Wednesday, February 13, 2008

Harris v. Carter, No. 06-35313 (2-8-08). "Come on," says the 9th, "give the petitioner a break when he relied on our precedent in not filing sooner." Petitioner is serving a state LWOP sentence for a murder. He appealed his sentence, and when that became final, filed a timely state petition, and then subsequently untimely ones. The 9th's precedent had been that even untimely state petitions tolled AEDPA's one year statute of limitations. The Supremes reversed in Pace, holding that untimely state petitions are not properly filed. The petitioner's federal claim was timely under the 9th's precedent, but barred by Pace. The State argued that petitioner was now time-barred. The 9th, joining the 10th, invoked equitable tolling, since the petitioner had relied upon established clear precedent, and had not been negligent or tactical. Equity demanded tolling, and the 9th let him proceed past the toll booth on AEDPA's already narrow fast track.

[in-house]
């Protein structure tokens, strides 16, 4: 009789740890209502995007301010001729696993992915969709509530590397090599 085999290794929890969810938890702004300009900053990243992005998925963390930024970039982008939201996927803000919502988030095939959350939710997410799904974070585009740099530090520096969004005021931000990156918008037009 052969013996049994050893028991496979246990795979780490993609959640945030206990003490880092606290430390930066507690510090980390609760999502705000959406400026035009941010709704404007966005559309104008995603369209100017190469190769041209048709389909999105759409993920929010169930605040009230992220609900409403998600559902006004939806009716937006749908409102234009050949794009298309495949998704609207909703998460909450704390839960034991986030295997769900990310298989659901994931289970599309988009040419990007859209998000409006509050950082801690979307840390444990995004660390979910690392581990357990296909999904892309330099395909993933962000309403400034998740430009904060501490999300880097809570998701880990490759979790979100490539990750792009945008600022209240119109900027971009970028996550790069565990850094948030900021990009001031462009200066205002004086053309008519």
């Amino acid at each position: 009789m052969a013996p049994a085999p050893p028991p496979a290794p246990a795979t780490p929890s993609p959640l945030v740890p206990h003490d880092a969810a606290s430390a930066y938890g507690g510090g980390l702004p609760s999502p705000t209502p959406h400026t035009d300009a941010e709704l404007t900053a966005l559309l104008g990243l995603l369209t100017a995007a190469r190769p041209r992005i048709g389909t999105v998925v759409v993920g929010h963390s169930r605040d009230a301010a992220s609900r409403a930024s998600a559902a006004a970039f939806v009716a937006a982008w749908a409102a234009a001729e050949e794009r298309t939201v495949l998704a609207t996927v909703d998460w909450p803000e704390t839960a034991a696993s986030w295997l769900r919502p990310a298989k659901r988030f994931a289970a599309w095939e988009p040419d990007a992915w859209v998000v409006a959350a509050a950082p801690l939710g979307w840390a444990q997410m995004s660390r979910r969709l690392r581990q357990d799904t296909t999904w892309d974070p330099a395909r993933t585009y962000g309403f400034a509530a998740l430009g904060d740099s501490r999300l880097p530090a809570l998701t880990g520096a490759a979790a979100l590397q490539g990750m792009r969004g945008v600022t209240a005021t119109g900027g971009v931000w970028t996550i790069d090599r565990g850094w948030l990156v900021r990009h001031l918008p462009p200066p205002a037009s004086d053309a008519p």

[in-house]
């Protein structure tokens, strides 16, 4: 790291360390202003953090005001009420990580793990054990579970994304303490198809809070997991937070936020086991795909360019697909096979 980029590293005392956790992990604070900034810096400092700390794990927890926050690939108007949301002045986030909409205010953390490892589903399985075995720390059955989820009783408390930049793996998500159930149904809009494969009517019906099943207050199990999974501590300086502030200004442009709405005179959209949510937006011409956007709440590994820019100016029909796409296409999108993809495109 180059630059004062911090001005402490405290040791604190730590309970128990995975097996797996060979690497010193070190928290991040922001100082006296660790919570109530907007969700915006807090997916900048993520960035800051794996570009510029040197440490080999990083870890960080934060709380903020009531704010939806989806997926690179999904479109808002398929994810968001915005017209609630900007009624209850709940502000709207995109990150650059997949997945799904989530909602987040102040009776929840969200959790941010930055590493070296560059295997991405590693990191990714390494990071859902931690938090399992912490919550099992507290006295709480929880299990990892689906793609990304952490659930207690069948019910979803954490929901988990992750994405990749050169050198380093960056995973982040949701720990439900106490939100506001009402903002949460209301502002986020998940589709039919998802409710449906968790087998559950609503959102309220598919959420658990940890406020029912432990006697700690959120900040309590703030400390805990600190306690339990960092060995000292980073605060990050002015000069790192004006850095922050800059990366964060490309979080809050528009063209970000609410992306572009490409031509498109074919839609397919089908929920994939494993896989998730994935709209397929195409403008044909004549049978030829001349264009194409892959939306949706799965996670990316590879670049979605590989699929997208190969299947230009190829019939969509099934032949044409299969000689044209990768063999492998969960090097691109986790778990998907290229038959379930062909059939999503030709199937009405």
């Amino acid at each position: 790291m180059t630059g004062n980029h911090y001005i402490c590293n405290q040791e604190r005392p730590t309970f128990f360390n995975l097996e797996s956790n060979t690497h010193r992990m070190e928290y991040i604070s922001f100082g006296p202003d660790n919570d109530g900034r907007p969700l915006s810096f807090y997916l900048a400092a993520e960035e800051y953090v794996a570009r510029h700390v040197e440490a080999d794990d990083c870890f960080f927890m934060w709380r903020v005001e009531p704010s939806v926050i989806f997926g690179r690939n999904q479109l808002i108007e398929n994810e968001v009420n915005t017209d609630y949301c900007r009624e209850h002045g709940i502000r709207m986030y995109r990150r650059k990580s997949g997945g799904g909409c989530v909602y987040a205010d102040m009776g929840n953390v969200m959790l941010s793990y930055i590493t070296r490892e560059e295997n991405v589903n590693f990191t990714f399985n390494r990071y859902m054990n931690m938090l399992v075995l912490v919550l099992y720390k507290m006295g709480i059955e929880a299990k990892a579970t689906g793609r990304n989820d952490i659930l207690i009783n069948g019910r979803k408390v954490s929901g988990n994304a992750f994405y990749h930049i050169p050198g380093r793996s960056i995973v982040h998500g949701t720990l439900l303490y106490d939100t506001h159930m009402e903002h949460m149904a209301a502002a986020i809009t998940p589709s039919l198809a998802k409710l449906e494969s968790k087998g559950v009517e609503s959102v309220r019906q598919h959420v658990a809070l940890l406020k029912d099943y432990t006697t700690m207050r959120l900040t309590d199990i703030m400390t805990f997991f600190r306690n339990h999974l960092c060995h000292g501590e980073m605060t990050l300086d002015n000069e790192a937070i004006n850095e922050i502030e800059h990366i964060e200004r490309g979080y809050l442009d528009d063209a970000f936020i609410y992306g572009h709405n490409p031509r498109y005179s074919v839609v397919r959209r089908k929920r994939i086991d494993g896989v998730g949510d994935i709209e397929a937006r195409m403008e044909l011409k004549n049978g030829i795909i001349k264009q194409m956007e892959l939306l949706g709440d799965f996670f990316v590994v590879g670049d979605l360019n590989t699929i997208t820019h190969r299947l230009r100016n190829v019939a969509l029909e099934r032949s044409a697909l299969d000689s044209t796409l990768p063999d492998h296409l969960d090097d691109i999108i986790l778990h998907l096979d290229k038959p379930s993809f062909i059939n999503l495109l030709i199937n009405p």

Anonymous Anonymous said...

I suspect that Harris's holding --- a changed interpretation of an AEDPA provision is an extraordinary circumstance warranting equitable tolling --- won't last too long.

In Gonzalez v. Crosby, the Supreme Court found that "a change in the interpretation of the AEDPA statute of limitations" is not an extraordinary circumstance, under FRCP Rule 60(b)(6), warranting relief. Gonzalez, 545 U.S. 524, 536 (2005).

Saturday, March 01, 2008 6:49:00 PM  

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